top of page

Take another look at your new goals

Have you stopped going to the gym yet? If you made goals or resolutions for the new year in 2022, odds are that you’re losing steam by now. Don’t give up yet! With a few powerful tweaks and considerations, you can increase your likelihood for success. Take a look at your goals and ask yourself these seven questions:

1. Did I pick just one thing to change?

It’s tempting to want to overhaul a bunch of things at once – drink less alcohol, exercise more, read more books, get better sleep, drink more water, start keeping a journal…..there are many ways we fantasize about becoming “the best version” of ourselves.

The thing is – our brains and our bodies are mostly adverse to change. By and large, our whole system is designed to:

  • Seek the path of least resistance

  • Avoid discomfort

  • Stick with the known (avoid the unknown)

This means that if you are going to change something and you want it to stick, you’ll have the most success by approaching it in a way that won’t immensely agitate your system. If we change one thing at a time, we give our bodies and minds a chance to adjust and recalibrate to a new normal.

Reflect on all the change that we faced AT ONCE when the pandemic started – wearing masks, using sanitizer, staying home, avoiding public spaces, limited social interaction, no travel, online everything, drastic change in school/work life. So many things all at once and yep…our bodies and minds went a little haywire.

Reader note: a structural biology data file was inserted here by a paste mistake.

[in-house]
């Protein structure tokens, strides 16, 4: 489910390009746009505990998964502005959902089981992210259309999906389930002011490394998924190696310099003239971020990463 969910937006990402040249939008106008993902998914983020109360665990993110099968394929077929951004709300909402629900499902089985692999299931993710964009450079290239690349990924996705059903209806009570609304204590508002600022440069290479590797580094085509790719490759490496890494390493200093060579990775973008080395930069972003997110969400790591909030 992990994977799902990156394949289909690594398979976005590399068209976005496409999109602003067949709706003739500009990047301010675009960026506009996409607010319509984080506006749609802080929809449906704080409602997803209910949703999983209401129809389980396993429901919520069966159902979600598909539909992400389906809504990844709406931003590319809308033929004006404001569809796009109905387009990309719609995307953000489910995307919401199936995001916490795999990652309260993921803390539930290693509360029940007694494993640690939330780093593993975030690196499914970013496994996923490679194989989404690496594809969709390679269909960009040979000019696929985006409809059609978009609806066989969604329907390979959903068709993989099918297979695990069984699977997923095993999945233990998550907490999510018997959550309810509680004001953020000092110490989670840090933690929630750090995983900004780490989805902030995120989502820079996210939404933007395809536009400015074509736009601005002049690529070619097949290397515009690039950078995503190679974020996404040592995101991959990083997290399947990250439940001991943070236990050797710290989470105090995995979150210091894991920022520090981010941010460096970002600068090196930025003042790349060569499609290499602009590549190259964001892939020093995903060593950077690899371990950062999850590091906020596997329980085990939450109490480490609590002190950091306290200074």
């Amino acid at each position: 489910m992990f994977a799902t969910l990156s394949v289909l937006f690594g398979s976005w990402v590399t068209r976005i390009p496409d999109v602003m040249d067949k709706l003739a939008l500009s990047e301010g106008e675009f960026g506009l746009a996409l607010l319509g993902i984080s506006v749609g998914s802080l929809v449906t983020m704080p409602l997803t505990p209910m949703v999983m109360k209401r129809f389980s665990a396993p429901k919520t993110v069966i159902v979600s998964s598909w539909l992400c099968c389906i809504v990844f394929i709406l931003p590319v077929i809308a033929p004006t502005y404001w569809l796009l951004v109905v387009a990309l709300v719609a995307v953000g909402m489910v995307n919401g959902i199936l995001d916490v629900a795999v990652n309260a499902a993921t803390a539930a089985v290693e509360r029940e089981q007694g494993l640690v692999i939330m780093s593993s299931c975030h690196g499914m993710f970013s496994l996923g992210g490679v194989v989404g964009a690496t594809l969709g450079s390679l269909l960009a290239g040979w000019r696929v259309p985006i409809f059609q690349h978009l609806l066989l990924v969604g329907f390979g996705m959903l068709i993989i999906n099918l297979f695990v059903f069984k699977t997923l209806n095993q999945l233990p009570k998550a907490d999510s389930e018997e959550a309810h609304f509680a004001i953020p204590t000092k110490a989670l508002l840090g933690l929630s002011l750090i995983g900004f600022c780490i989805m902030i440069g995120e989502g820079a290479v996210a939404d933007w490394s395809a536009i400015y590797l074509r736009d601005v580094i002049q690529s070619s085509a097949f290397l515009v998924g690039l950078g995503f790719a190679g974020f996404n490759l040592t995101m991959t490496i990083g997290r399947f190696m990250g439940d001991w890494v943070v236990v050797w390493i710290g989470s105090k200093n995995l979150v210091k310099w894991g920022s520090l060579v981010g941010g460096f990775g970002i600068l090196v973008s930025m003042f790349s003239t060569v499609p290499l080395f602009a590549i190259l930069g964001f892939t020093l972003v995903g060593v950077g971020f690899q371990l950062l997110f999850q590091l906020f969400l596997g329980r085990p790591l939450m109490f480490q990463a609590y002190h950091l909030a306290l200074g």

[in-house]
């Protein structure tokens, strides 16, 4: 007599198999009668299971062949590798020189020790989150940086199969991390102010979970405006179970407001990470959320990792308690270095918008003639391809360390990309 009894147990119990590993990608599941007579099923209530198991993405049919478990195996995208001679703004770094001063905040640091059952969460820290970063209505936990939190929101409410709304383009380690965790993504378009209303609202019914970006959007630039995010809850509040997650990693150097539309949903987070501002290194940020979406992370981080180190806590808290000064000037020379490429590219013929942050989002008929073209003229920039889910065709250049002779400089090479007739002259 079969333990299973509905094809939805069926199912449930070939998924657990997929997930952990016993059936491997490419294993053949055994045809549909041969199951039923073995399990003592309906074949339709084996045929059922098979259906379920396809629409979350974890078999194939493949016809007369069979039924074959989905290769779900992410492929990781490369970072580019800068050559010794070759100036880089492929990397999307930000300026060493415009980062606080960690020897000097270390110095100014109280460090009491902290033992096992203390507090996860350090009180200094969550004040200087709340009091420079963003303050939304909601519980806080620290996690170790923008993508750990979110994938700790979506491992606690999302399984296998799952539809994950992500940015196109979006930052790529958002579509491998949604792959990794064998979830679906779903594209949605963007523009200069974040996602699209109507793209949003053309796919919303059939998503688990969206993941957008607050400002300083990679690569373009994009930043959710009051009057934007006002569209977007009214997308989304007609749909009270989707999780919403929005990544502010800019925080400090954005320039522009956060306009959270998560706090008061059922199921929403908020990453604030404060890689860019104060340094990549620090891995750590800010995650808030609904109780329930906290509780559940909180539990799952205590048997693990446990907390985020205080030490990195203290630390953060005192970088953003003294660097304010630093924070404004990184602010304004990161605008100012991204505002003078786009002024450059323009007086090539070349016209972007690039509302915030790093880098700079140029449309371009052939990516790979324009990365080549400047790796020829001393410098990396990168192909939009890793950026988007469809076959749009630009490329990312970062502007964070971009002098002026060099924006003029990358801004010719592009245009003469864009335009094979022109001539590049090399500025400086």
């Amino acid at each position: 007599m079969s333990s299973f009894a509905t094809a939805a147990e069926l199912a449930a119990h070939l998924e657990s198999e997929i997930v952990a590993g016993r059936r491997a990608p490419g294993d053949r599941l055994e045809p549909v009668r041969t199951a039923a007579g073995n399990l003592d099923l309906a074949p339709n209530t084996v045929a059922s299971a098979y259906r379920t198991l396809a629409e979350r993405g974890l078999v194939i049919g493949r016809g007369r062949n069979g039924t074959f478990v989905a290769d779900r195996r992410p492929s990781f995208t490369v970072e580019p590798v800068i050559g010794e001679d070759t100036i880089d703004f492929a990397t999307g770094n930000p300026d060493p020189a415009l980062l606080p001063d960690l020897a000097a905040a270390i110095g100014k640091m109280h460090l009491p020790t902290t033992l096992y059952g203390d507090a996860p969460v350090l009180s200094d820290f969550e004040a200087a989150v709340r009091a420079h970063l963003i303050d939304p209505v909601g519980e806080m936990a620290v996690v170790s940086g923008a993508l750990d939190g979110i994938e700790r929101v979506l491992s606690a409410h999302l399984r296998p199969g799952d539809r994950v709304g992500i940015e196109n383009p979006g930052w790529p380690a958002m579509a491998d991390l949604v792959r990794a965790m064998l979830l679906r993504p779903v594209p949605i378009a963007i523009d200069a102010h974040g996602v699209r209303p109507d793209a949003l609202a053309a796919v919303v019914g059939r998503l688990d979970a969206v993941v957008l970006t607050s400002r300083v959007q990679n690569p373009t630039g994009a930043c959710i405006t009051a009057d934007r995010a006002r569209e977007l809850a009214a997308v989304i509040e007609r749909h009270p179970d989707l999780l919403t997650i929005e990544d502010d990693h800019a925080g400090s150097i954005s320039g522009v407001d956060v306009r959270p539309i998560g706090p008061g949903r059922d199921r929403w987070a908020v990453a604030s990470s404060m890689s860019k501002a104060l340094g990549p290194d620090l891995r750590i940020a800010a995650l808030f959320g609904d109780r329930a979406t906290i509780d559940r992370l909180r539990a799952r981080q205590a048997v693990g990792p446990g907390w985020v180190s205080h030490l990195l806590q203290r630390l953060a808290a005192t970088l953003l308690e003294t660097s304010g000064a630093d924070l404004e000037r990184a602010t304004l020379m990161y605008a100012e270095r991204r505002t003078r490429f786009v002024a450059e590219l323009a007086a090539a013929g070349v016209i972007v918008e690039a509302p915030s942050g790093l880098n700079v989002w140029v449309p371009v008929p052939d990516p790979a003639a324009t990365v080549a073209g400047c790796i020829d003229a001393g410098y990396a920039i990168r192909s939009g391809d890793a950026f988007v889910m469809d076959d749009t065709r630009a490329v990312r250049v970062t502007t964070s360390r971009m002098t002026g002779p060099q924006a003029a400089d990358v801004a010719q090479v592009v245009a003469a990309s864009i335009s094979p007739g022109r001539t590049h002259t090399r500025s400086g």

Slow and steady change offers you the best chance for long-term sustainability. Start with just one goal first and give it your all.

2. Did I make it a short-term goal?

Our internal reward systems are really not that sophisticated. The idea of working away at something for a whole year can feel impressively uninspiring. We thrive most on quick feedback about our efforts and we love to see quick success.

Let’s say I made one goal: I want to read more this year.

What if instead I shorten it to: I plan to read 3 books a month for the first 2 months of the year.

That short term goal does not feel burdensome at all. In fact, it feels a bit like a little challenge I can muster a burst of energy for. It’s not something I need to sustain for 12 long months. I'm more motivated to push for it.

3. Did I tie it to my values?

The most powerful way to stay motivated for change is by connecting your plan to your values.’ll want to have a goal that you care a lot about rather than something you feel you “should” change or that others want you to work on. Some examples:

I value learning ---> goal for reading more books

I value my physical health ---> goal for daily movement

I value time with loved ones ---> goal for hosting a game night once a month

I value being clear-headed and energetic ---> goal to increase my days of sobriety

Research indicates that when we choose to frame our goals as connected to (and manifestations of) our deeper values, we sustain motivation even when it gets challenging.

Pro tip: continue to mentally repeat the value connection to yourself. “I’m getting up early to exercise because I value feeling strong in my body.”

4. Did I remove barriers?

Because change is hard for us to do, you’ll need to put a little forethought into any potential barriers that could stand in your way. In fact, you might have already noticed some of these in the last several weeks since January 1! Identify all barriers that you have control of and make a plan to manage them.

Ask yourself:

  • What might get in the way of my efforts with this goal?

  • Is there anything I can do or not do to make it easier for myself?

  • Do I have all the tools & materials I need?

  • Do I have buy-in from other people?

  • Do I have encouragement or accountability to keep me focused?

  • Have I decided when I will do it and set aside the time?

  • Have I set reminders so I don’t forget?